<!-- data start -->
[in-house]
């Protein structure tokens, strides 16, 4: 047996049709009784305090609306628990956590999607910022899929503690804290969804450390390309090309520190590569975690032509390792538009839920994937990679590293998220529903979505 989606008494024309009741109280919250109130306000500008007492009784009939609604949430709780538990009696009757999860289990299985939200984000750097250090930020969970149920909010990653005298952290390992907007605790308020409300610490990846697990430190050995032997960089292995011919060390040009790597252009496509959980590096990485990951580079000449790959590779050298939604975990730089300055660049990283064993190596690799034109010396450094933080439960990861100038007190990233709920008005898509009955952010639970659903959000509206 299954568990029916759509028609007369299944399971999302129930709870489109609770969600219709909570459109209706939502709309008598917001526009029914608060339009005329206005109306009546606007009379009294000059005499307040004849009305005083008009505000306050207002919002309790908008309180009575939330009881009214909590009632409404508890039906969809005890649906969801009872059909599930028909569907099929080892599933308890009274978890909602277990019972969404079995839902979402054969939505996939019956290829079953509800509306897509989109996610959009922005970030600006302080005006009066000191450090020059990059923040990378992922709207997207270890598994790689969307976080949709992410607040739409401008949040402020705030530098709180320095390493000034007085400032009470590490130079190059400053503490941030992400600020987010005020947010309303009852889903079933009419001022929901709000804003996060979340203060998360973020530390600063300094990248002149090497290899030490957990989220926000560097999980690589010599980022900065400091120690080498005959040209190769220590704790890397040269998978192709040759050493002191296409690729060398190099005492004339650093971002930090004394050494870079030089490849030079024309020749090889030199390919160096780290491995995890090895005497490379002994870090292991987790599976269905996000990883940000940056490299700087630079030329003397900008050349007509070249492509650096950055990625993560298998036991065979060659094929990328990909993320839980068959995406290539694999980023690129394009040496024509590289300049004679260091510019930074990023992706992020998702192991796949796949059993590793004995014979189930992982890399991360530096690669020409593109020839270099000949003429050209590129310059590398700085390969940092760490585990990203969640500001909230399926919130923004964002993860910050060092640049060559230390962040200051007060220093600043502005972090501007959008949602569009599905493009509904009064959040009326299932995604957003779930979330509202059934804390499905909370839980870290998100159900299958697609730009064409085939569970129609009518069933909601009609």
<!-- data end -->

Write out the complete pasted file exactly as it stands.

[in-house]
């Protein structure tokens, strides 16, 4: 047996049709009784305090609306628990956590999607910022899929503690804290969804450390390309090309520190590569975690032509390792538009839920994937990679590293998220529903979505 989606008494024309009741109280919250109130306000500008007492009784009939609604949430709780538990009696009757999860289990299985939200984000750097250090930020969970149920909010990653005298952290390992907007605790308020409300610490990846697990430190050995032997960089292995011919060390040009790597252009496509959980590096990485990951580079000449790959590779050298939604975990730089300055660049990283064993190596690799034109010396450094933080439960990861100038007190990233709920008005898509009955952010639970659903959000509206 299954568990029916759509028609007369299944399971999302129930709870489109609770969600219709909570459109209706939502709309008598917001526009029914608060339009005329206005109306009546606007009379009294000059005499307040004849009305005083008009505000306050207002919002309790908008309180009575939330009881009214909590009632409404508890039906969809005890649906969801009872059909599930028909569907099929080892599933308890009274978890909602277990019972969404079995839902979402054969939505996939019956290829079953509800509306897509989109996610959009922005970030600006302080005006009066000191450090020059990059923040990378992922709207997207270890598994790689969307976080949709992410607040739409401008949040402020705030530098709180320095390493000034007085400032009470590490130079190059400053503490941030992400600020987010005020947010309303009852889903079933009419001022929901709000804003996060979340203060998360973020530390600063300094990248002149090497290899030490957990989220926000560097999980690589010599980022900065400091120690080498005959040209190769220590704790890397040269998978192709040759050493002191296409690729060398190099005492004339650093971002930090004394050494870079030089490849030079024309020749090889030199390919160096780290491995995890090895005497490379002994870090292991987790599976269905996000990883940000940056490299700087630079030329003397900008050349007509070249492509650096950055990625993560298998036991065979060659094929990328990909993320839980068959995406290539694999980023690129394009040496024509590289300049004679260091510019930074990023992706992020998702192991796949796949059993590793004995014979189930992982890399991360530096690669020409593109020839270099000949003429050209590129310059590398700085390969940092760490585990990203969640500001909230399926919130923004964002993860910050060092640049060559230390962040200051007060220093600043502005972090501007959008949602569009599905493009509904009064959040009326299932995604957003779930979330509202059934804390499905909370839980870290998100159900299958697609730009064409085939569970129609009518069933909601009609």